[8.7.2016] American swimmers Nathan Adrian, Ryan Held, Michael Phelps and Caeleb Dressel stand on the podium after winning gold in the 4x100 meter freestyle relay on the second day of the Rio Olympics.
From author: I was inspired by that anon’s one shot, so I thought it would be interesting to write a one-shot about other people’s encounters with Raistafina. Don’t feel like you need to post this (since it is your blog, and I don’t want to take oxygen away from ST and your one shots) but I’m going to send it in pieces as well.
Hey Anon thank you for sending this through! I wish there was an easier way for you guys to send your stories through other than in little pieces, but at the same time I know some of you wish to remain anonymous, so :) Also I love getting and having the privilege of sharing these, so please keep them coming!
The first thought in Giulia Steingruber’s head when she awoke was one of nostalgia. Nostalgia for her hometown of Gossau and its wholesome charm. Nostalgia for her mother’s rosti. Nostalgia for the American swimmer she remembered occupying her bed the night before. Yet as she dressed for a warm-up run around the Athlete’s Village, these thoughts were banished and replaced with a razor-sharp concentration for the vault final in the afternoon.
Nikes on and earbuds plugged in, she started jogging around the Village and began her favorite pre-competition ritual. For as long as Giulia could remember, running had been her best de-stressing tool, and she made a point to run in each city she competed in. In Antwerp, the smell of the freshly fried pommes frites had provided a powerful motivator for after floor finals.
She got lost in Montpellier’s medieval street layout, an incident that worried her coaches to no end but made her feel at home, and after winning the all-around the French city became one of her favorite places in the world. Today, however, the Rio heat was stifling even the idea of a relaxing jog. Giulia eventually found herself sprawled on the grass.
Pulling herself up (which was more of a struggled that she had expected), she felt as if a weight had been lifted off her chest. Yet as she headed back towards her room, Giulia noticed two figures locked in an embrace next to the wall of one of the apartment towers. At first paying it no mind and chalking it up to Olympic shenanigans, the familiar brown hair of the taller girl caught her eye. Aliya Mustafina, she realized. But who was with her?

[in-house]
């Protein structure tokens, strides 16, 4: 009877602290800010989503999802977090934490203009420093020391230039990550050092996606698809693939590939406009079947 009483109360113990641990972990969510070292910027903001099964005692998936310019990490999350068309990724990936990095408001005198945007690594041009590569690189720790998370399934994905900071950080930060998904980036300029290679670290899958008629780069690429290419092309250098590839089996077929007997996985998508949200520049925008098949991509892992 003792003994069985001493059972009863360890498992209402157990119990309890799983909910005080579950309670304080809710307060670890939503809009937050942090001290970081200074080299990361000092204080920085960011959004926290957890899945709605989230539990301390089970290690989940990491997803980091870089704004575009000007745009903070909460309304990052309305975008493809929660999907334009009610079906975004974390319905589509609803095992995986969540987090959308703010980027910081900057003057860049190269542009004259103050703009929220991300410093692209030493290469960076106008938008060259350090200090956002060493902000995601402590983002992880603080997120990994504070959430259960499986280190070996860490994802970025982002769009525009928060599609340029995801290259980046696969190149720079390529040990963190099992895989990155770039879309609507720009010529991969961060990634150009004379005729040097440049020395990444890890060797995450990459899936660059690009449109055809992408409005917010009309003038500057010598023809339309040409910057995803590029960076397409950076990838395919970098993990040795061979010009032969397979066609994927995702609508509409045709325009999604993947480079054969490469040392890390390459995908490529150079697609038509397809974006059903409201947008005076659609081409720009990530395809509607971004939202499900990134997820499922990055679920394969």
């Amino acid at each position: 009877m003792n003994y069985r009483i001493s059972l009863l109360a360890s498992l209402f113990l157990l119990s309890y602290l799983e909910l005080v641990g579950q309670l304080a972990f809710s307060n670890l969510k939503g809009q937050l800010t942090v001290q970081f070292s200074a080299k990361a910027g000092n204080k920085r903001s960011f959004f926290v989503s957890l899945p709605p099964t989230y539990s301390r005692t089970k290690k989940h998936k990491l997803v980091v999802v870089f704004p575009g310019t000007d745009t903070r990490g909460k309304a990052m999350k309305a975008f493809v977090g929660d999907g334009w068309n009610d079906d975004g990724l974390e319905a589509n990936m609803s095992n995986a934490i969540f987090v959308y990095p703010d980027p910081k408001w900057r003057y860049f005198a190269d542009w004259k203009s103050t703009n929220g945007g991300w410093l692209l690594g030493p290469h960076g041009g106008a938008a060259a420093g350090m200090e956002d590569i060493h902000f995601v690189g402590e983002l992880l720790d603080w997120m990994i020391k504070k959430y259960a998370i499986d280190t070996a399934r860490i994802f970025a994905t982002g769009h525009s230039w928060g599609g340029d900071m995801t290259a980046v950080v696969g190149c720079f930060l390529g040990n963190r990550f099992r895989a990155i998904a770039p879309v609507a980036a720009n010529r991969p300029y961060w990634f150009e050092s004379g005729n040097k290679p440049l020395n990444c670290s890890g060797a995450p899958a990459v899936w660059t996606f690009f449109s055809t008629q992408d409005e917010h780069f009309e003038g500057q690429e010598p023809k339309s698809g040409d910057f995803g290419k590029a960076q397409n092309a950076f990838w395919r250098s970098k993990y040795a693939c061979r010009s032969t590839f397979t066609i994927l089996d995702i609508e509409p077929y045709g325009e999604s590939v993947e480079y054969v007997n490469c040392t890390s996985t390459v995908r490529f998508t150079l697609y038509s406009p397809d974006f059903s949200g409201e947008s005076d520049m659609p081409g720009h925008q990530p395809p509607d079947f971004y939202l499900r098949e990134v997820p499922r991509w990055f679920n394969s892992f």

Her curiosity piqued, she stopped a safe distance away and had to stop herself from loudly gasping once she recognized the familiar face of Aly Raisman.A million different thoughts ran through Giulia’s head. I knew it. There had to be some truth to all those rumors. Larisa wasn’t lying when she said she saw them kissing in London. Do I tell somebody? No, this getting out would never end well. I’ve never been attracted to girls but damn, they couldn’t have done better than each other.
Juicy tidbit witnessed, Giulia headed back to her room, but with the satisfaction of being witness the biggest secret in artistic gymnastics.
When Simone Manuel touched the wall at the end of the 100 m Freestyle race, not only did she break an Olympic Record, but she also became the 1st first Black woman to win an individual event in Olympic swimming. Her win is a powerful symbol against the racialized history of swimming in this country. Shout out to the many Black American swimmers who came before Manuel (and those to come)!
She was an American competition swimmer, Olympic champion, and former world record-holder in five events. In 1926, she became the first woman to swim across the English Channel. Among other nicknames, the press sometimes called her “Queen of the Waves.” She played herself in movies, and was a large public figure.
She was from Manhattan, New York City, and was hard of hearing since childhood and became almost completely Deaf by the 1940s. She spent some of her time teaching swimming to deaf children.